Research Paper Volume 12, Issue 8 pp 7015—7029
Quercetin ameliorates diabetic encephalopathy through SIRT1/ER stress pathway in db/db mice
- 1 Science and Technology Innovation Center, Guangzhou University of Chinese Medicine, Guangzhou, China
- 2 Institute of Clinical Pharmacology, Guangzhou University of Chinese Medicine, Guangzhou, China
- 3 Department of Neurology, The Second Affiliated Hospital of Guangzhou University of Chinese Medicine, Guangzhou, China
received: November 3, 2019 ; accepted: January 27, 2020 ; published: April 20, 2020 ;https://doi.org/10.18632/aging.103059
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Copyright © 2020 Hu et al. This is an open-access article distributed under the terms of the Creative Commons Attribution License (CC BY 3.0), which permits unrestricted use, distribution, and reproduction in any medium, provided the original author and source are credited.
Studies have shown that diabetes is an important risk factor for cognitive dysfunction, also called diabetic encephalopathy (DE). Quercetin has been reported to be effective in improving cognitive dysfunction in DE. But its detailed mechanism is still ambiguous. In this study, we used db/db mice to investigate whether quercetin could activate SIRT1 and inhibit ER pathways to improve DE. Behavioral tests (Morris water maze and new objects) showed that quercetin (70 mg/kg) can effectively improve the learning and memory ability in db/db mice. OGTT and ITT tests indicated that quercetin could alleviate impaired glucose tolerance and insulin resistance in db/db mice. Western blot analysis and Nissl staining showed that quercetin can improve the expression of nerve and synapse-associated proteins (PSD93, PSD95, NGF and BDNF) and inhibit neurodegeneration. Meanwhile, quercetin up-regulates SIRT1 protein expression and inhibits the expression of ER signaling pathway-related proteins (PERK, IRE-1α, ATF6, eIF2α, BIP and PDI). In addition, oxidative stress levels were significantly reduced after quercetin treatment. In conclusion, current experimental results indicated that SIRT1/ER stress is a promising mechanism involved in quercetin-treated diabetic encephalopathy.
Diabetic encephalopathy (DE) is one of the major complications of diabetes, which Is characterized by a series of neurophysiological and pathological structural abnormalities caused by hyperglycemia [1, 2]. In the central nervous system, neuronal function in type 1 and type 2 diabetes models are reduced, and neuron numbers are significantly reduced [3, 4]. Brain insulin signaling system changes  cerebrovascular abnormalities , oxidative stress , and increased advanced glycation end products  are considered to be potential causes of DE.
Endoplasmic reticulum (ER) is an important organelle for the synthesis of proteins, glycogens, steroids and lipids to maintain cell homeostasis in eukaryotic cells . Protein disulfide isomerase (PDI) and an immunoglobulin binding protein (BIP) assist in the correct folding of proteins on the ER. Calcium ion imbalance, oxidative stress, and many other factors lead to unfolded or misfolded proteins causing ER stress, also called unfolded protein response (UPR) [10, 11]. It has been reported that ER stress accelerates the death of diabetic retinopathy and nerve cells [12, 13]. Abnormal glucose levels and insulin signaling trigger ER stress, which induces neuronal apoptosis .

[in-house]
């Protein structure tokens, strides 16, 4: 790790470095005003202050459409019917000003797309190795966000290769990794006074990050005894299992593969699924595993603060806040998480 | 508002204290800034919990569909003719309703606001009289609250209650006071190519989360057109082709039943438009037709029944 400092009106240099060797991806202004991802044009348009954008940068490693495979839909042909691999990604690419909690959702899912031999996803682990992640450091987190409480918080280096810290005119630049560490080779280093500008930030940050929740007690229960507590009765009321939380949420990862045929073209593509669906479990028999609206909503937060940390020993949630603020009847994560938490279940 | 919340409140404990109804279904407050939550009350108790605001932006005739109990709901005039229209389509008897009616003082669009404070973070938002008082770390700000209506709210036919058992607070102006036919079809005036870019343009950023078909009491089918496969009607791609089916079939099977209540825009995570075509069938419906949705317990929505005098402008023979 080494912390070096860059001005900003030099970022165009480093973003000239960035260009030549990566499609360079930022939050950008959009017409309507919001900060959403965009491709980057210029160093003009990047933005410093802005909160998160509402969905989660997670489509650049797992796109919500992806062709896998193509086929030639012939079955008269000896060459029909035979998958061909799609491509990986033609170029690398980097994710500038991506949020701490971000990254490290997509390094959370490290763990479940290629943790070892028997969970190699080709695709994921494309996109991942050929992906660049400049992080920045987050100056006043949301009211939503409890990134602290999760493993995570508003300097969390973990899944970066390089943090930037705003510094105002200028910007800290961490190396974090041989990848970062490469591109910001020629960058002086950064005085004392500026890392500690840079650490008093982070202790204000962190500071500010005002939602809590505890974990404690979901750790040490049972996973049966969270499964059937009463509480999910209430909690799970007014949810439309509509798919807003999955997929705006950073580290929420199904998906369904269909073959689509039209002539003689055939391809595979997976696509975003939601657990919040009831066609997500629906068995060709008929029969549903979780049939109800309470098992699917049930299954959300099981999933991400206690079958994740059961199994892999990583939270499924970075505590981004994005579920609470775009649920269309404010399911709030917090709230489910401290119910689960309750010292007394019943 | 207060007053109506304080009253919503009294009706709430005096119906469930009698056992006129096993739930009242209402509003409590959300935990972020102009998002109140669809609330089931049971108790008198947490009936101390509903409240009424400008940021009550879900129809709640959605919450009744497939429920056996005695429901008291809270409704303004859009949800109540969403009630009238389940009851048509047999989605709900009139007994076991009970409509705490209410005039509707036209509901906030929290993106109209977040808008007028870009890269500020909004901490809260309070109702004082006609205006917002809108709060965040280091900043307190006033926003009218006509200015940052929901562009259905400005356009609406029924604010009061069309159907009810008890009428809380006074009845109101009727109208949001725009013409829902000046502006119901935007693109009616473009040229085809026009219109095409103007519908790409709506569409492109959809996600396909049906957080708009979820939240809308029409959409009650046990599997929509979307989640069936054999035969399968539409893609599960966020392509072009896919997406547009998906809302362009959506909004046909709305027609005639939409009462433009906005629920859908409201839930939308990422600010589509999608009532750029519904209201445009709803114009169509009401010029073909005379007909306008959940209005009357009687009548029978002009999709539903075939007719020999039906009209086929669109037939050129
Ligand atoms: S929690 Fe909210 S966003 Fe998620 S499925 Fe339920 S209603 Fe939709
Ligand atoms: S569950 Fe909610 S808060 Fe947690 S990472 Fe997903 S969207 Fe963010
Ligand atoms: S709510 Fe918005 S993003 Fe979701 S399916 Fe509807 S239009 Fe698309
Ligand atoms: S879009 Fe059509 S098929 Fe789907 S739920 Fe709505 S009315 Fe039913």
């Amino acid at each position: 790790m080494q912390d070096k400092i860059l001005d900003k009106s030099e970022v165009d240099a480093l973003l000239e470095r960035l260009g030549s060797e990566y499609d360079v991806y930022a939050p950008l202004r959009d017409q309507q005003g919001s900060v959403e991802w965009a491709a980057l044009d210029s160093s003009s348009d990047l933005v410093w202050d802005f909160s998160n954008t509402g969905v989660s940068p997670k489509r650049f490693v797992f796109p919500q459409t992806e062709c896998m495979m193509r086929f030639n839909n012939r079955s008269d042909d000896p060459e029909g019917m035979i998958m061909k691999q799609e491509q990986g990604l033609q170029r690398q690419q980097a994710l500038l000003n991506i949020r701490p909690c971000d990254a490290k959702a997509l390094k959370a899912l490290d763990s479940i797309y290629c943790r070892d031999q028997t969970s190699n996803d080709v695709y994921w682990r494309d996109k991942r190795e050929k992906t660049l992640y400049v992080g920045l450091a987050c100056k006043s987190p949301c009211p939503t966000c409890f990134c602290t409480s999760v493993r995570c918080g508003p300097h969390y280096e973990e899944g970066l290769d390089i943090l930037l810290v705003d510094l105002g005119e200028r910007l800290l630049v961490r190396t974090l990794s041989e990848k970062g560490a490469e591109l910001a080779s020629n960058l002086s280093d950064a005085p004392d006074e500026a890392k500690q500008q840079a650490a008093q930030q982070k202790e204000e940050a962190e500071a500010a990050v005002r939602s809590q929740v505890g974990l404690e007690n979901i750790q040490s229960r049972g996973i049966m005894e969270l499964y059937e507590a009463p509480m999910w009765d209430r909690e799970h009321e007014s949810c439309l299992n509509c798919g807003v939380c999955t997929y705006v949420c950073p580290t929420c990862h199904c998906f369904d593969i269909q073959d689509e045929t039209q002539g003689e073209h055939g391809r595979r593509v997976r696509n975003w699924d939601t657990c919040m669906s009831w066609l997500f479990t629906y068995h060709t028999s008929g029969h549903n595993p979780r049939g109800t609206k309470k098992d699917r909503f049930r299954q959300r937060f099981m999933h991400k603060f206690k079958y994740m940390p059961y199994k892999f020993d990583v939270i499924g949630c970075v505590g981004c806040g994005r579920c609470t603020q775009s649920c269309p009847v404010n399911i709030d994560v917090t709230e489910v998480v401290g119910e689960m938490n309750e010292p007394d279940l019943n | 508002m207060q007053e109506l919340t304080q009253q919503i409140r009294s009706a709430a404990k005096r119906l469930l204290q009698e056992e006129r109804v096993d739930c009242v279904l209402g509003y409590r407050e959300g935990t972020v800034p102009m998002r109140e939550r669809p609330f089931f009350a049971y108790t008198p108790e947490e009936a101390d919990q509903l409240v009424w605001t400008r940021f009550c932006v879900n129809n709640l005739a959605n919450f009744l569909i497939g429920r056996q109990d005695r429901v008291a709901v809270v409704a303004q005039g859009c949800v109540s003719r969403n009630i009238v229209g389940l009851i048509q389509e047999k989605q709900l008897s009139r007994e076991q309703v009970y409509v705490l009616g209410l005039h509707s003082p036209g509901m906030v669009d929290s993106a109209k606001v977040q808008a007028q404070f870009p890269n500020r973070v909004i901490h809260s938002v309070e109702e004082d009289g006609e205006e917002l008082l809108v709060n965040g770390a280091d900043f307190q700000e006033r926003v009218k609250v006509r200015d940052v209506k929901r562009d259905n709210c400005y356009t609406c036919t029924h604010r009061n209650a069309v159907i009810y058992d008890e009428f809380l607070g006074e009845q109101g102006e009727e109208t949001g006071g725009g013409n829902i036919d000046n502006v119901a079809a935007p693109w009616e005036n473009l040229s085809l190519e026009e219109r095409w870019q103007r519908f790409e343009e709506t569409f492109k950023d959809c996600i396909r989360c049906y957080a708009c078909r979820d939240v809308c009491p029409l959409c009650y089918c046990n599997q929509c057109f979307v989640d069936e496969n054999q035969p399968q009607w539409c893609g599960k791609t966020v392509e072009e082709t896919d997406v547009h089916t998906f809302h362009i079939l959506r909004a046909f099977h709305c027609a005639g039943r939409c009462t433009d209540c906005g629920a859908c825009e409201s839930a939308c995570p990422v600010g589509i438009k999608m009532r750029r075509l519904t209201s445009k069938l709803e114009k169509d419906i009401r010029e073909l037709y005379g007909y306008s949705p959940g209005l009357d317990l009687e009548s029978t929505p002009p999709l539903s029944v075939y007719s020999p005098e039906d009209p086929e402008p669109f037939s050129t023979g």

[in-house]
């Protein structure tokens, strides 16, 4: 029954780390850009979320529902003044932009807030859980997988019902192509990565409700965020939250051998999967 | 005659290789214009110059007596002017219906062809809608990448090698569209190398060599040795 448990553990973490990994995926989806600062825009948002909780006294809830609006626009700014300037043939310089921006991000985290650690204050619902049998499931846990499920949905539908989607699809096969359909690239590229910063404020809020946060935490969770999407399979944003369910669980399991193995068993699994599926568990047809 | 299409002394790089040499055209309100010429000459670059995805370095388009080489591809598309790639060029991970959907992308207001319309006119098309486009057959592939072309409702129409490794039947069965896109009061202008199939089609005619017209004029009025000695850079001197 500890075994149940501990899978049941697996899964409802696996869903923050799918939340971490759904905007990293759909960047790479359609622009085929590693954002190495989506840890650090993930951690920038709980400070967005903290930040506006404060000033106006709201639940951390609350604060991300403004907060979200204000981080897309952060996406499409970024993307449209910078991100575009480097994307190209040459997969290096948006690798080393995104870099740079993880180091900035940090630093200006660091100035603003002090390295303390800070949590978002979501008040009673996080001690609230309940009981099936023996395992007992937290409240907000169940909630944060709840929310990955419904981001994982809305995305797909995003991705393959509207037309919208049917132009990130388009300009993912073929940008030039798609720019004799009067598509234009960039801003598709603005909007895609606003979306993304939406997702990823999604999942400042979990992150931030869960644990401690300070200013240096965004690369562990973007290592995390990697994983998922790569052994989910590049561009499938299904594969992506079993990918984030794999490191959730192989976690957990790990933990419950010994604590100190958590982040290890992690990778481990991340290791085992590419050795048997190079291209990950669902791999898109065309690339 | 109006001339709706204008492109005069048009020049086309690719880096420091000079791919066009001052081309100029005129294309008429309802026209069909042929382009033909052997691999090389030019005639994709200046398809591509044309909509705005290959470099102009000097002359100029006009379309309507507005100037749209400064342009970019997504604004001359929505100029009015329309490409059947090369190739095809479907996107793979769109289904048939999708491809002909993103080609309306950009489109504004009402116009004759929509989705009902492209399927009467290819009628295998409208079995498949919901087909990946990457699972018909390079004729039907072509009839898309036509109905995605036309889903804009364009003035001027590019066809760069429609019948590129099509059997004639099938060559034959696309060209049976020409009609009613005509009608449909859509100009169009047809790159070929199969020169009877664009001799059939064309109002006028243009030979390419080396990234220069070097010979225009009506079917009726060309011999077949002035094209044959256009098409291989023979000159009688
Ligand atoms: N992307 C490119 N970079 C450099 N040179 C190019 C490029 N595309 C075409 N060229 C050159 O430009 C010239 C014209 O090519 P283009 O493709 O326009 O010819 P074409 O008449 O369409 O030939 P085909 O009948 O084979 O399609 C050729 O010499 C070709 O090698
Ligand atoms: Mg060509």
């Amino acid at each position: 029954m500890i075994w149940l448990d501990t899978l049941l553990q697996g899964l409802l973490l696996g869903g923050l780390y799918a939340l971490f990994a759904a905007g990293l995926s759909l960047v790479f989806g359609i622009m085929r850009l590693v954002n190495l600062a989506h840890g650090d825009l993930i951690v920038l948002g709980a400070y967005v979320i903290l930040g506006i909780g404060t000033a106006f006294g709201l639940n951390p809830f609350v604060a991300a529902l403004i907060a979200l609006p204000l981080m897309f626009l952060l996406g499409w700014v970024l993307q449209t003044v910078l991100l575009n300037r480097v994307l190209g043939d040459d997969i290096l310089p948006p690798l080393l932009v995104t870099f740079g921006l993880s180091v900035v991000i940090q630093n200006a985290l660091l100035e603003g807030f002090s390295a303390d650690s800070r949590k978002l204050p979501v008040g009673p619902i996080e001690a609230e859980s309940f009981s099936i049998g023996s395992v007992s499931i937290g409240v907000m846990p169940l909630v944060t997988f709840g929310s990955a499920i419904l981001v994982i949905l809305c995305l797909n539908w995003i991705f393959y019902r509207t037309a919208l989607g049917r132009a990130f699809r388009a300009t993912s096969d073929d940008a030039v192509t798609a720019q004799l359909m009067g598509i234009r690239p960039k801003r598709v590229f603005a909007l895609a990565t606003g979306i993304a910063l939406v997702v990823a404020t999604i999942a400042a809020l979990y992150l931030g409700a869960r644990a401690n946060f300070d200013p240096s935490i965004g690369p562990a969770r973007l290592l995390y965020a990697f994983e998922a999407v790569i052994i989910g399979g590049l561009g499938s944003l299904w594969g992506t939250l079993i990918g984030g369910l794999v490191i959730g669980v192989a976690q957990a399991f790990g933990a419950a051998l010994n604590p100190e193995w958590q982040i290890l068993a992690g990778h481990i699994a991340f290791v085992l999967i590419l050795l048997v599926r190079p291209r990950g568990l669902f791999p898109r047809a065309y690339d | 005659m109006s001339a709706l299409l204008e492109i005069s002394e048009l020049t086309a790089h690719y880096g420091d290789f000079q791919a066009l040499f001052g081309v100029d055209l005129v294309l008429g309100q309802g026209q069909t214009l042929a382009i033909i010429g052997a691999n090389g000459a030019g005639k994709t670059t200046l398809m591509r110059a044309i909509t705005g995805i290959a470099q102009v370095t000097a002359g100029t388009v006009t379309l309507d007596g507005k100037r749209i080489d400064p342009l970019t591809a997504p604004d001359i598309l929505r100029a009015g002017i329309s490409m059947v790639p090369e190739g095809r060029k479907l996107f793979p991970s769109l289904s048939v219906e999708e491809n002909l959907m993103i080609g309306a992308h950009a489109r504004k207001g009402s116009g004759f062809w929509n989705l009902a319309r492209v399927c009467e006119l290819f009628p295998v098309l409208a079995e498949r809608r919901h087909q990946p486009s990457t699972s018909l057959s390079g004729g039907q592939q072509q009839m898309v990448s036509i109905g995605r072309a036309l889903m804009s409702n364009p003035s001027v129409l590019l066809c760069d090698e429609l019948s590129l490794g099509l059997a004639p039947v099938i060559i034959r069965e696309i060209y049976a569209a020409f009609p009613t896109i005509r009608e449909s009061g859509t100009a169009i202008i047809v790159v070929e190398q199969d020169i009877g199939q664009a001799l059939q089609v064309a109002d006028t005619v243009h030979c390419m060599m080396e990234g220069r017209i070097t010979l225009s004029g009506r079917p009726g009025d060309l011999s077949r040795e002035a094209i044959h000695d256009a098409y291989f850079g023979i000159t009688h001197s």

Quercetin, a common flavonoid, is widely distributed in daily intake of fruits and vegetables . As a potent antioxidant, quercetin is effective in scavenging free radicals, inhibiting xanthine oxidase activity and lipid peroxidation [16, 17]. Quercetin has been reported to have a number of beneficial effects, including anti-cancer , anti-inflammatory [18, 19], anti-oxidant , hypoglycemic properties . In the development of neurodegenerative diseases, quercetin can improve behavioral dysfunction and memory impairment [17, 22, 23]. Studies have found that quercetin is a potent activator of SIRT1 [24–26]. In an aging rat model, quercetin up-regulates SIRT1, promotes monoamine synthesis in rats, and then improves its cognitive function . Meanwhile, quercetin activates SIRT1 and promote glycometabolism in diabetic rats . Although studies have reported that quercetin promotes improved learning and memory in diabetic rats , the mechanism of action of quercetin on DE has not been clearly reported. Therefore, SIRT1 pathway has very important research value.
SIRT1, a deacetylase, is a member of the sirtuin family, and which is involved in the development of cell differentiation, proliferation, senescence and apoptosis . Cardiovascular disease studies have found that inhibition or deficiency of SIRT1 in SIRT1 knockout mice increases ER stress-induced heart damage . Methyl derivative deficiency (MDD) activates the ER stress pathway and reduces SIRT1 expression in rat model of colitis. Interestingly, the activation of SIRT1 protein was accompanied by a decrease in UPR after the addition of SIRT1 activator (SRT1720) . In our previous study, SIRT1 activation could alleviate ER stress and protect cognitive function in diabetic mice . However, whether SIRT1/ER stress pathway participated in quercetin on DE is still unknown.